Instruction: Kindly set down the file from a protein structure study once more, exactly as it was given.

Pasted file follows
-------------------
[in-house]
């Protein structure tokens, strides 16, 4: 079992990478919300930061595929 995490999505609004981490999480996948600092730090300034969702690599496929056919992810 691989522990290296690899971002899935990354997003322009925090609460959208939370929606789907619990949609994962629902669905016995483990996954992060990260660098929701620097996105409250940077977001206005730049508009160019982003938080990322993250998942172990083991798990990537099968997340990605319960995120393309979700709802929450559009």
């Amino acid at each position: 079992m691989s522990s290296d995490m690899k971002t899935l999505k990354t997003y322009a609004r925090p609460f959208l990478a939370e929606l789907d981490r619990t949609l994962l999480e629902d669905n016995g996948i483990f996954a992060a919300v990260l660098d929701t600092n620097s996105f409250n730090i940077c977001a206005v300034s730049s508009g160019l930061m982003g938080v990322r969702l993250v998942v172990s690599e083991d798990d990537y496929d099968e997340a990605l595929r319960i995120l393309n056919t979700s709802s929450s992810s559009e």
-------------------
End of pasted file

[in-house]
């Protein structure tokens, strides 16, 4: 079992990478919300930061595929 995490999505609004981490999480996948600092730090300034969702690599496929056919992810 691989522990290296690899971002899935990354997003322009925090609460959208939370929606789907619990949609994962629902669905016995483990996954992060990260660098929701620097996105409250940077977001206005730049508009160019982003938080990322993250998942172990083991798990990537099968997340990605319960995120393309979700709802929450559009």
């Amino acid at each position: 079992m691989s522990s290296d995490m690899k971002t899935l999505k990354t997003y322009a609004r925090p609460f959208l990478a939370e929606l789907d981490r619990t949609l994962l999480e629902d669905n016995g996948i483990f996954a992060a919300v990260l660098d929701t600092n620097s996105f409250n730090i940077c977001a206005v300034s730049s508009g160019l930061m982003g938080v990322r969702l993250v998942v172990s690599e083991d798990d990537y496929d099968e997340a990605l595929r319960i995120l393309n056919t979700s709802s929450s992810s559009e």